Does anyone know this guy? There have been a lot of Gringos up and disappear lately from Chile, mostly going back to the States for economic reasons. At least one of them has to be this character. I am just curious if he might have been doing anything in Chile:
A 40-year-old former Gardnerville businessman who spent the last several years as a fugitive in Chile is set for a hearing Wednesday on three felony charges in connection with an investment scheme that allegedly bilked the victim out of more than $67,000.
Stephen J. Hadaway told East Fork Justice Jim EnEarl on Friday he may need a court-appointed lawyer if his family can't help him financially.
He was returned Wednesday to Douglas County Jail where he is being held on $100,000 cash bail.
EnEarl denied Hadaway's request that he be released on an electronic monitoring system.
"I don't know if you fled the United States trying to avoid prosecution, but your request for no bail is denied," EnEarl said.
Hadaway is charged with securities fraud, transacting business as an unlicensed broker/dealer or sales representative and obtaining money under false pretenses.
John P. Kelleher, assistant chief of the Nevada Attorney General's criminal division, said Hadaway faces up to 20 years on two of the charges if convicted.
Hadaway told EnEarl he went to Chile two years ago.
"I hear they threw you out of the country," EnEarl said.
Hadaway claims he contacted an investigator for the Nevada Secretary of State's office from Chile because he wanted to resolve his legal issues.
"Three weeks later the Chile police were at my door and told me I had 72 hours to leave the country," he said.
Charges were filed against Hadaway in 1999 by the Nevada attorney general's office.
According to court documents, the crimes allegedly were committed in 1996-97.
Hadaway is accused of setting up a business called OPM Asset Management. He reportedly talked the victim, whom he met while giving the man's son ski lessons, into making a $2,500 investment. A month later, he paid the victim $5,000 as a return.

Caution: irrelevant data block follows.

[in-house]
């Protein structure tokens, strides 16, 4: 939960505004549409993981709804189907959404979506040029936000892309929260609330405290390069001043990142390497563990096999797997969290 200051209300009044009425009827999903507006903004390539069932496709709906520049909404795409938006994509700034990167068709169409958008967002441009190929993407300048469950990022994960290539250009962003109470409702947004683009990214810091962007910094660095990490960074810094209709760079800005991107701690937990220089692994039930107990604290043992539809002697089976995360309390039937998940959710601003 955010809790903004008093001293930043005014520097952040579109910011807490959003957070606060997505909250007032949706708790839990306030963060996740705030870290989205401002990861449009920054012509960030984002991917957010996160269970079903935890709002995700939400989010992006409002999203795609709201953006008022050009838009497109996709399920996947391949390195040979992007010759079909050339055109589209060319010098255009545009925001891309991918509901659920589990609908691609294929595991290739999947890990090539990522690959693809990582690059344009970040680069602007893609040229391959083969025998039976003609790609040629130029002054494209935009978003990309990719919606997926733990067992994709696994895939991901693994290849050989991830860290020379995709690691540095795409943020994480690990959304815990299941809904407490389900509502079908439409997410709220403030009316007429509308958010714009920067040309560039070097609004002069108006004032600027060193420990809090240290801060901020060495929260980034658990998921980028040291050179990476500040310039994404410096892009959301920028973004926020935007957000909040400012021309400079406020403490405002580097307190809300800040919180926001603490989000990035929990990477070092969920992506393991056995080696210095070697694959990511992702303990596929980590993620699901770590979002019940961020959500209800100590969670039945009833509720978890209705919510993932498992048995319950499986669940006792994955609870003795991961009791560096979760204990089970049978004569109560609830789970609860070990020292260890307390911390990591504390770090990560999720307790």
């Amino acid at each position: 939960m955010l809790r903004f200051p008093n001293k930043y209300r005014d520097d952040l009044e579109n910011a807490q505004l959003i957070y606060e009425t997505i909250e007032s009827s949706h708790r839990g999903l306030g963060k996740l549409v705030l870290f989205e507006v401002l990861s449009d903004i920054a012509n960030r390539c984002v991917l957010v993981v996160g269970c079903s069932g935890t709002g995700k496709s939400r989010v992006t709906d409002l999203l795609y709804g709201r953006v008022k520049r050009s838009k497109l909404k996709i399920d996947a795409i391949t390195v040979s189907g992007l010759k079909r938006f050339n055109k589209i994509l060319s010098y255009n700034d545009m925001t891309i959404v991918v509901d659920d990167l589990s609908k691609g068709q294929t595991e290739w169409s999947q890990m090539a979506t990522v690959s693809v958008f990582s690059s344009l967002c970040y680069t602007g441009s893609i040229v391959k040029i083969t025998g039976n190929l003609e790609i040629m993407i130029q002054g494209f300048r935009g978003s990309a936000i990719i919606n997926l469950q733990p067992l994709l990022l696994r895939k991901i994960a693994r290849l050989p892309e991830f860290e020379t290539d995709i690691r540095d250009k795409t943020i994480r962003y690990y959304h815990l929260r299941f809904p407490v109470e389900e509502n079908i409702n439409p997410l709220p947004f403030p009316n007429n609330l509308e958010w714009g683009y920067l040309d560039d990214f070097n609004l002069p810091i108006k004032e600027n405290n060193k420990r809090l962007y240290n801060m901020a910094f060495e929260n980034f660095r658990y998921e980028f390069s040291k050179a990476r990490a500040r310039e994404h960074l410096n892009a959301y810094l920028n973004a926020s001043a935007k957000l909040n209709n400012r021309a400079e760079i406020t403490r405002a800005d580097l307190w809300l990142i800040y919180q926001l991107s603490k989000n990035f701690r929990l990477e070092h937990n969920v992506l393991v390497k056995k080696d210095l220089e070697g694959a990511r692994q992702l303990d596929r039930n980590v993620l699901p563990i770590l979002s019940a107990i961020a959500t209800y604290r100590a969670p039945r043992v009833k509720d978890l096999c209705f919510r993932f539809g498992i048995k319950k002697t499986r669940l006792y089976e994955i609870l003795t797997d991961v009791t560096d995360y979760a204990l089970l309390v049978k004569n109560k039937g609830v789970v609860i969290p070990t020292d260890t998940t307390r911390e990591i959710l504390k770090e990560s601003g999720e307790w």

A few weeks later, the victim asked Hadaway to invest $41,650. At that point, the victim's fortunes began to turn, but he still gave Hadaway money, according to documents, ultimately losing $67,150.
Hadaway was operating from a business at 1382 Highway 395, Suite 3, in Gardnerville and an office in South Lake Tahoe.
Kelleher described the transactions as a "Ponzi scheme."
"Basically, we believe he was telling the victim he was investing money in companies, but took some and put it in his own pocket and would use the new victims' investments to pay dividends to older investors," Kelleher said.
Even if the victims' had doubts about the investments, Kelleher said it's not unusual they would continue to give a suspect money.
"These people are fast talkers," he said. "What I see a lot is a suspect saying they've changed bank accounts, etc. The victims put so much money into the investments, they want to believe it's legitimate. It's kind of a denial."
According to the court documents, Hadaway is accused of using some of the victim's money to pay off an account at Harrah's. There is no proof he bought any stock.
Records indicate Hadaway's securities sales representative license issued by the state expired in December 1995. He also was the subject of disciplinary procedures by the National Association of Securities Dealers, according to court documents.
"The fact that we've been able to finally get him after almost a decade is encouraging to me," Kelleher said. "The ones, particularly, who steal a lot of money and flee the country without a concern for the victim, it lets them know that we take these charges seriously and will not give up pursuing them."
Bob Walsh, spokesman for the Secretary of State's office, said Hadaway was returned to California, where he also faces charges, by Chilean officials, then returned to Douglas County.
"I was a young guy. I made a mistake," Hadaway told EnEarl on Friday. "I have a wife and daughter in Chile and it's time I resolved my problems."